Previous natural and human disasters have had little impact on population. Compare the average reduction in the overpopulation scenario with natural and human disasters of the past. No war has taken more than about 60 million lives (example), and that was spread over multiple years, not in every year of the conflict. The plagues of the middle ages were responsible for significant population reductions, but the numbers can’t easily be compared with the present because the total population in those regions was so much smaller. Still, that may be an indicator of how things could go for humanity in the late 21st century, only much worse in terms of total loss of life.
If we are to mitigate the problems ahead of us and minimize human misery we need to be building infrastructure like the Incas and Romans – to last for a century in which we will see our natural resources increasingly and severely limited. We need to be educating everyone in the world, connecting them with communications networks, bridging language barriers, and doing anything else to ensure everyone understands what is happening to humanity and what we are doing to the planet. The generation and sharing of new ideas will need to be maximized and carried out at the speed permitted by the internet so that every small improvement can be carried out everywhere, and that will bring a new risk: that an idea that at first seems good will turn out to be wrong with widespread and possibly disastrous results.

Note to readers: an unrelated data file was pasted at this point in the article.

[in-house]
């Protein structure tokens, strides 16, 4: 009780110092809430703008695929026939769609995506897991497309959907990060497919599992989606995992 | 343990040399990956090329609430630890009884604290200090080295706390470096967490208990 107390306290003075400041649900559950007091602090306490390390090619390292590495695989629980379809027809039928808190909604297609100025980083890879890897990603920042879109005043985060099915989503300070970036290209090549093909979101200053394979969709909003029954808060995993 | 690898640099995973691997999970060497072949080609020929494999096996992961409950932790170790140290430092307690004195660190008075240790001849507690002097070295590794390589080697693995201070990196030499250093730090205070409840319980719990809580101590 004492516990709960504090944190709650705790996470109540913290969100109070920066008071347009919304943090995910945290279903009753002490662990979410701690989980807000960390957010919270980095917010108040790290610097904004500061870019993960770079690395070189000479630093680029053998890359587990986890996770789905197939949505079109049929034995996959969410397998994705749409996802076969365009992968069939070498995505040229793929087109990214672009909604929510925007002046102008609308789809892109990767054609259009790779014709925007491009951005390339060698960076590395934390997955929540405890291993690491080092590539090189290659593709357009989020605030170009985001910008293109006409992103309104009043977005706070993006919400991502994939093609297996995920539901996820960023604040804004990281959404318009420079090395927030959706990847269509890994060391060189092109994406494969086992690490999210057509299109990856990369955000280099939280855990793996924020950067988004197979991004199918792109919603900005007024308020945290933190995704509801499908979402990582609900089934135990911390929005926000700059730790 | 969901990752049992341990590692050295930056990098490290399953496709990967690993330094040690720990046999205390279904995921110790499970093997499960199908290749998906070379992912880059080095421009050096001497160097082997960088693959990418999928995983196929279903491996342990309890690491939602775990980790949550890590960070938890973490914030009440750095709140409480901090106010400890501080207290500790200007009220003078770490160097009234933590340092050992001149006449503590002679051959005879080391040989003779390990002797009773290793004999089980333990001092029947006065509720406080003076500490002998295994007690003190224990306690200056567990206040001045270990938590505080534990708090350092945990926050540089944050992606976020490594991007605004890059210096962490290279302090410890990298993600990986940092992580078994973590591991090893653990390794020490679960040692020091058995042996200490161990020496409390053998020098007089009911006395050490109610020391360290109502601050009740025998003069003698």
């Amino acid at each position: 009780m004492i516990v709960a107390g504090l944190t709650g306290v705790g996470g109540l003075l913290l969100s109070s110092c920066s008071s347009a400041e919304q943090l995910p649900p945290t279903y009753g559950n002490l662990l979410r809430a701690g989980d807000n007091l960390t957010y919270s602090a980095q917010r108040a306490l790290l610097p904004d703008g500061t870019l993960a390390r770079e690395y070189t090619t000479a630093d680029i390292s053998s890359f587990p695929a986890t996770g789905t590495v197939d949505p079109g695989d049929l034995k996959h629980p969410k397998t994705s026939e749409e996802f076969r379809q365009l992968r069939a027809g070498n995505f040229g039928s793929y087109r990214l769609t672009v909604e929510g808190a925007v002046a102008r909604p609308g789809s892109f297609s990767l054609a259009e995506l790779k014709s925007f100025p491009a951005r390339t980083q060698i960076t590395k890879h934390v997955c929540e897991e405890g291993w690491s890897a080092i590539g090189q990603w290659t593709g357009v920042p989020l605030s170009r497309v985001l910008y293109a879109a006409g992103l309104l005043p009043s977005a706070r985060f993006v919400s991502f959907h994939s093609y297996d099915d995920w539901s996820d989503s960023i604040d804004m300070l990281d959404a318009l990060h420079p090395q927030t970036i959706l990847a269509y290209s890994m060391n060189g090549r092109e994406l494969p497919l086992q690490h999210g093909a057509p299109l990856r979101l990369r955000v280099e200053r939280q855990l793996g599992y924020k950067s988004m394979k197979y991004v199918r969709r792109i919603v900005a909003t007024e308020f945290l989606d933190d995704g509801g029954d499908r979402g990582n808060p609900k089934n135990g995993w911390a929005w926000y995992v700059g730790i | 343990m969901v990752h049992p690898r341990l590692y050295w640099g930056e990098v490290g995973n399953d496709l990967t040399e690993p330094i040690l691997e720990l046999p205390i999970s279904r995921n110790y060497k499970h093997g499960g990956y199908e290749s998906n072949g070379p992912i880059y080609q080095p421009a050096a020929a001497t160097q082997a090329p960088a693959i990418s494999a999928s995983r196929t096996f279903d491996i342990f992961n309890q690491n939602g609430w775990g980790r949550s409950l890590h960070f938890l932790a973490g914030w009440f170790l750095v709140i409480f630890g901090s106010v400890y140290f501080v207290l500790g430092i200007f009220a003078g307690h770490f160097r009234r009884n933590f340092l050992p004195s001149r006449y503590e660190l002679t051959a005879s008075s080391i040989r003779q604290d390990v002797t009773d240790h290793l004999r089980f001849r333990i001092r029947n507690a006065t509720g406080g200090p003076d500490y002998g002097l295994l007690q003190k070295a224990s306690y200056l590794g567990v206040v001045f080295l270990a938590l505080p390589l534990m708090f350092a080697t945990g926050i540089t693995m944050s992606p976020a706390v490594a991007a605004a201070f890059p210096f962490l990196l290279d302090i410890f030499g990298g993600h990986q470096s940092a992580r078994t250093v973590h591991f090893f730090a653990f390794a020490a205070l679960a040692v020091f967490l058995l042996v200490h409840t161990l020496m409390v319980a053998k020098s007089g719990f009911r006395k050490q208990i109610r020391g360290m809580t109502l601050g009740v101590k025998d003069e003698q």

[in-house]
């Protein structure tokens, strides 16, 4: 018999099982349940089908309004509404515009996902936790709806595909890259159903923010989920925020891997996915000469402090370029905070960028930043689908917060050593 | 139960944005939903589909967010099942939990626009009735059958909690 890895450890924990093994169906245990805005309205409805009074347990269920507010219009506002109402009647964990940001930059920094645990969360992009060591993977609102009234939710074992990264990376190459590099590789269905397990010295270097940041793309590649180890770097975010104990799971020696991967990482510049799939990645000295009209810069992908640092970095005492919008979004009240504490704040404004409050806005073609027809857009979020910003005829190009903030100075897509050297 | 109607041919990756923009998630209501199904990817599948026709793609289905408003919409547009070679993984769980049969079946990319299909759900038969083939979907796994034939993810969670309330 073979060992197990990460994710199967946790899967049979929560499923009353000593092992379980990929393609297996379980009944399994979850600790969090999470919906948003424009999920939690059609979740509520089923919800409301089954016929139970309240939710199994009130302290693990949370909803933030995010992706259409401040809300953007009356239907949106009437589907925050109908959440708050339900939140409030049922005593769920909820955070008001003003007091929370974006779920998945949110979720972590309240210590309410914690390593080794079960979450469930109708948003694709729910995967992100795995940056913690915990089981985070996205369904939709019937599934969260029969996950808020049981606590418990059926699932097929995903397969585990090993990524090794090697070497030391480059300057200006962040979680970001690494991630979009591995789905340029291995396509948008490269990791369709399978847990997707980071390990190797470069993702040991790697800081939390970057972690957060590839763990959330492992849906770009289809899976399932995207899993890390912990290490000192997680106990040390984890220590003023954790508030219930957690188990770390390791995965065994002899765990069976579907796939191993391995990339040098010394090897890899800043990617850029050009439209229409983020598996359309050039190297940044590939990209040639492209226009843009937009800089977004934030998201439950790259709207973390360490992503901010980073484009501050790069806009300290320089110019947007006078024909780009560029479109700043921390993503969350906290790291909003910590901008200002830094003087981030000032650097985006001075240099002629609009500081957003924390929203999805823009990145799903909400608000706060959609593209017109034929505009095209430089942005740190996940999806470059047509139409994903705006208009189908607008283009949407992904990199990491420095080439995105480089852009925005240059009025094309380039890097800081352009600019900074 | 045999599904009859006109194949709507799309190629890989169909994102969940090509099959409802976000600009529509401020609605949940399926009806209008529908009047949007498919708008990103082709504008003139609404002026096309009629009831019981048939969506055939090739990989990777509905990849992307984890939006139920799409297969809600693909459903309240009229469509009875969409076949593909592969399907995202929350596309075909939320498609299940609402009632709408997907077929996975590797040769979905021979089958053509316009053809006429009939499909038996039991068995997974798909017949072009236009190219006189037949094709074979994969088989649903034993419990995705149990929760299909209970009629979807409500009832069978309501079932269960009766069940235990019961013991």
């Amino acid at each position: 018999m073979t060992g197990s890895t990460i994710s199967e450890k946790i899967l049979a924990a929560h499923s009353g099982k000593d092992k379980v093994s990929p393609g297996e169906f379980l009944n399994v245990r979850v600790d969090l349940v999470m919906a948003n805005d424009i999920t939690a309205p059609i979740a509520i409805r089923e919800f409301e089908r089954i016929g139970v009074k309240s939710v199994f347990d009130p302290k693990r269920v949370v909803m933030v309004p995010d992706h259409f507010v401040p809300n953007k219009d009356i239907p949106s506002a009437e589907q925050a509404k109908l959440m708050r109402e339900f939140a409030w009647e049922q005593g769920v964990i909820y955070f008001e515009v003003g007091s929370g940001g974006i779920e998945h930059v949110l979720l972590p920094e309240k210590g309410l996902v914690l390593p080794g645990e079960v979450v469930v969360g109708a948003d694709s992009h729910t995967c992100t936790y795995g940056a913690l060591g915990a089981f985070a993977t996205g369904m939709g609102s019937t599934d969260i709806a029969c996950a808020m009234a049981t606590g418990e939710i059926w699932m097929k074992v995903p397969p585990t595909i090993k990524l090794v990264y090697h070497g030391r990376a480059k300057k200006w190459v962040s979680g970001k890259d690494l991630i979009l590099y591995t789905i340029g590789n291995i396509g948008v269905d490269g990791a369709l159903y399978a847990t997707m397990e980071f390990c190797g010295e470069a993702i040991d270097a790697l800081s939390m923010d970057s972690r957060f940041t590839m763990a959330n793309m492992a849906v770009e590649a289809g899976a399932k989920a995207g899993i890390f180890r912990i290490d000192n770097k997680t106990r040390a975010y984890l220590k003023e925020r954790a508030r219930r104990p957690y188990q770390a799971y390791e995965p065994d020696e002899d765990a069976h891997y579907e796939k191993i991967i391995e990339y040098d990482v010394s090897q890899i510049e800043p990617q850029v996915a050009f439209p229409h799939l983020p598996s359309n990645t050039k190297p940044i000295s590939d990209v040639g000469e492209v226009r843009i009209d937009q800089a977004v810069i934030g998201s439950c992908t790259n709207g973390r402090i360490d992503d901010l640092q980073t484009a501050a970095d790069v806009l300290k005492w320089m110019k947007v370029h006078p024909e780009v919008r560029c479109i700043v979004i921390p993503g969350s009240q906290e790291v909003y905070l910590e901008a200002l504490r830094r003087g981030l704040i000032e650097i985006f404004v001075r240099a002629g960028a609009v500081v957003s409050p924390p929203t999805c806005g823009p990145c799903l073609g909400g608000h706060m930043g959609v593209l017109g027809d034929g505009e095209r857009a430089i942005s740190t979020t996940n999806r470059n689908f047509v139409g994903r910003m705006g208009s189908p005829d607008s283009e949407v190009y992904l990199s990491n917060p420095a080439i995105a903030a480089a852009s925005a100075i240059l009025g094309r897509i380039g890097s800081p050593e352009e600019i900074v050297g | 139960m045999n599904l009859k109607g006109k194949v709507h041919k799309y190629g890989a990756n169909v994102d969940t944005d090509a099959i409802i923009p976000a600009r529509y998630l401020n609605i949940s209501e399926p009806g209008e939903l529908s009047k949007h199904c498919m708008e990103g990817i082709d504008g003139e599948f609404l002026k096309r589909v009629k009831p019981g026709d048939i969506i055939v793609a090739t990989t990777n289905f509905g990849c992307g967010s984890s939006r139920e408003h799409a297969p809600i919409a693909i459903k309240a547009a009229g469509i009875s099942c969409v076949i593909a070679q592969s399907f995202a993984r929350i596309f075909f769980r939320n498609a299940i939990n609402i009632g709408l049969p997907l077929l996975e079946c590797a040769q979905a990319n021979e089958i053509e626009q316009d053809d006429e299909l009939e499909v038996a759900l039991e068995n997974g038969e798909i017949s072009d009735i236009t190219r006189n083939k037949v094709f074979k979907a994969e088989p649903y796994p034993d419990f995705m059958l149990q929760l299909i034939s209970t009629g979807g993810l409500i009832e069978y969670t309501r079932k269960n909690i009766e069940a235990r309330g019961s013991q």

Fortunately we have some of the needed tools already, the internet being primary among them, and some experience with major national efforts like the war effort during WWII that can be applied globally. Right now we are fighting the battle of awareness and acceptance. The world will go through the stages of grieving at the loss of our relatively newfound prosperity – the stages of denial, anger, bargaining are already happening to some of us.